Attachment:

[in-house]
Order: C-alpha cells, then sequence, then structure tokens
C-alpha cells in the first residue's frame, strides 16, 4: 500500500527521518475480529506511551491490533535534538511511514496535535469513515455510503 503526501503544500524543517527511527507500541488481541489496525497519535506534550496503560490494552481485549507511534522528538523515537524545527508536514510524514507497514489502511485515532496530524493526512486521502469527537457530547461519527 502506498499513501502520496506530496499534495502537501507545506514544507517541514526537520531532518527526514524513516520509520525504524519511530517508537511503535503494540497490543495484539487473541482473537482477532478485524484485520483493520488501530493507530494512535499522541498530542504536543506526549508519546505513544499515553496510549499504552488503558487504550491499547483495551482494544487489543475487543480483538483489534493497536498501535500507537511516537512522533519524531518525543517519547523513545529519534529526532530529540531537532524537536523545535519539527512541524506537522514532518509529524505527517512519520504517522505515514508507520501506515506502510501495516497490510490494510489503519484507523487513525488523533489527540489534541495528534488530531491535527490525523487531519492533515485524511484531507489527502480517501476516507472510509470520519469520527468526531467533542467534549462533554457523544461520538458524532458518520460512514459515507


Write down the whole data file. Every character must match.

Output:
[in-house]
Order: C-alpha cells, then sequence, then structure tokens
C-alpha cells in the first residue's frame, strides 16, 4: 500500500527521518475480529506511551491490533535534538511511514496535535469513515455510503 503526501503544500524543517527511527507500541488481541489496525497519535506534550496503560490494552481485549507511534522528538523515537524545527508536514510524514507497514489502511485515532496530524493526512486521502469527537457530547461519527 502506498499513501502520496506530496499534495502537501507545506514544507517541514526537520531532518527526514524513516520509520525504524519511530517508537511503535503494540497490543495484539487473541482473537482477532478485524484485520483493520488501530493507530494512535499522541498530542504536543506526549508519546505513544499515553496510549499504552488503558487504550491499547483495551482494544487489543475487543480483538483489534493497536498501535500507537511516537512522533519524531518525543517519547523513545529519534529526532530529540531537532524537536523545535519539527512541524506537522514532518509529524505527517512519520504517522505515514508507520501506515506502510501495516497490510490494510489503519484507523487513525488523533489527540489534541495528534488530531491535527490525523487531519492533515485524511484531507489527502480517501476516507472510509470520519469520527468526531467533542467534549462533554457523544461520538458524532458518520460512514459515507